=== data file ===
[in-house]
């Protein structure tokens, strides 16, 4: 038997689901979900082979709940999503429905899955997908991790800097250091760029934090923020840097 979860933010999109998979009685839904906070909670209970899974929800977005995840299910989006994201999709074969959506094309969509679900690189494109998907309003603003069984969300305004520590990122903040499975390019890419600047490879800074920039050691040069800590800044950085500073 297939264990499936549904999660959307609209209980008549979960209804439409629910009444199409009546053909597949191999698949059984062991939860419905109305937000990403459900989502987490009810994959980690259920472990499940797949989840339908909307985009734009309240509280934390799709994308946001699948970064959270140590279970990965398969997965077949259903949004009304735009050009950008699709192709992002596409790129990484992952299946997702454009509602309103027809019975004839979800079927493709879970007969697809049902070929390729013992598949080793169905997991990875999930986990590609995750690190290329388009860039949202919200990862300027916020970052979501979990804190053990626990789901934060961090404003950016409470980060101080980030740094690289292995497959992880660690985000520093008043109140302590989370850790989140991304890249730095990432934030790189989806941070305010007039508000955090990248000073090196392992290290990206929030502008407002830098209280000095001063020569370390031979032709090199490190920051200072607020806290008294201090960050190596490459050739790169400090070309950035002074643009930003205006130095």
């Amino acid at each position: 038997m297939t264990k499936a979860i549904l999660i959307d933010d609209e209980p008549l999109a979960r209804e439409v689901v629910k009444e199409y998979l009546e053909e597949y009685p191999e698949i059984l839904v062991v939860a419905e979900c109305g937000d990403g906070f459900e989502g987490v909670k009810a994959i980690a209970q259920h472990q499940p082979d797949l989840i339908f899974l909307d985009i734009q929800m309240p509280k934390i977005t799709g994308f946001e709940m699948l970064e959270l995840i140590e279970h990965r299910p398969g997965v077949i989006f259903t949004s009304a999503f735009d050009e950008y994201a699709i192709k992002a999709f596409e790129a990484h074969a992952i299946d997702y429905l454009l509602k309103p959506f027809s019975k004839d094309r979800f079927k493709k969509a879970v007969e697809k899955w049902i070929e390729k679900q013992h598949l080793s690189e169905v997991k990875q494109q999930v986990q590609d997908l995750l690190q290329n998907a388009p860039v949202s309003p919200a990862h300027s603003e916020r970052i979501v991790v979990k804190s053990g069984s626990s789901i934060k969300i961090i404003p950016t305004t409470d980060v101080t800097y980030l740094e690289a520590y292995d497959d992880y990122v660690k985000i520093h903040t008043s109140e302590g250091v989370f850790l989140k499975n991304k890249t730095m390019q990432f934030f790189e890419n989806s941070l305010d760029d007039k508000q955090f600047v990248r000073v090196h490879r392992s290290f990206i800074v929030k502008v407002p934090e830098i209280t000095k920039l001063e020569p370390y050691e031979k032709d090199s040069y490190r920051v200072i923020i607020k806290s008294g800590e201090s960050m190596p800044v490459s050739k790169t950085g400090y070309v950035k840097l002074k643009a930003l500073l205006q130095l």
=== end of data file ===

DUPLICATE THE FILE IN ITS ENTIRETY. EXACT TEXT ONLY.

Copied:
[in-house]
């Protein structure tokens, strides 16, 4: 038997689901979900082979709940999503429905899955997908991790800097250091760029934090923020840097 979860933010999109998979009685839904906070909670209970899974929800977005995840299910989006994201999709074969959506094309969509679900690189494109998907309003603003069984969300305004520590990122903040499975390019890419600047490879800074920039050691040069800590800044950085500073 297939264990499936549904999660959307609209209980008549979960209804439409629910009444199409009546053909597949191999698949059984062991939860419905109305937000990403459900989502987490009810994959980690259920472990499940797949989840339908909307985009734009309240509280934390799709994308946001699948970064959270140590279970990965398969997965077949259903949004009304735009050009950008699709192709992002596409790129990484992952299946997702454009509602309103027809019975004839979800079927493709879970007969697809049902070929390729013992598949080793169905997991990875999930986990590609995750690190290329388009860039949202919200990862300027916020970052979501979990804190053990626990789901934060961090404003950016409470980060101080980030740094690289292995497959992880660690985000520093008043109140302590989370850790989140991304890249730095990432934030790189989806941070305010007039508000955090990248000073090196392992290290990206929030502008407002830098209280000095001063020569370390031979032709090199490190920051200072607020806290008294201090960050190596490459050739790169400090070309950035002074643009930003205006130095």
């Amino acid at each position: 038997m297939t264990k499936a979860i549904l999660i959307d933010d609209e209980p008549l999109a979960r209804e439409v689901v629910k009444e199409y998979l009546e053909e597949y009685p191999e698949i059984l839904v062991v939860a419905e979900c109305g937000d990403g906070f459900e989502g987490v909670k009810a994959i980690a209970q259920h472990q499940p082979d797949l989840i339908f899974l909307d985009i734009q929800m309240p509280k934390i977005t799709g994308f946001e709940m699948l970064e959270l995840i140590e279970h990965r299910p398969g997965v077949i989006f259903t949004s009304a999503f735009d050009e950008y994201a699709i192709k992002a999709f596409e790129a990484h074969a992952i299946d997702y429905l454009l509602k309103p959506f027809s019975k004839d094309r979800f079927k493709k969509a879970v007969e697809k899955w049902i070929e390729k679900q013992h598949l080793s690189e169905v997991k990875q494109q999930v986990q590609d997908l995750l690190q290329n998907a388009p860039v949202s309003p919200a990862h300027s603003e916020r970052i979501v991790v979990k804190s053990g069984s626990s789901i934060k969300i961090i404003p950016t305004t409470d980060v101080t800097y980030l740094e690289a520590y292995d497959d992880y990122v660690k985000i520093h903040t008043s109140e302590g250091v989370f850790l989140k499975n991304k890249t730095m390019q990432f934030f790189e890419n989806s941070l305010d760029d007039k508000q955090f600047v990248r000073v090196h490879r392992s290290f990206i800074v929030k502008v407002p934090e830098i209280t000095k920039l001063e020569p370390y050691e031979k032709d090199s040069y490190r920051v200072i923020i607020k806290s008294g800590e201090s960050m190596p800044v490459s050739k790169t950085g400090y070309v950035k840097l002074k643009a930003l500073l205006q130095l």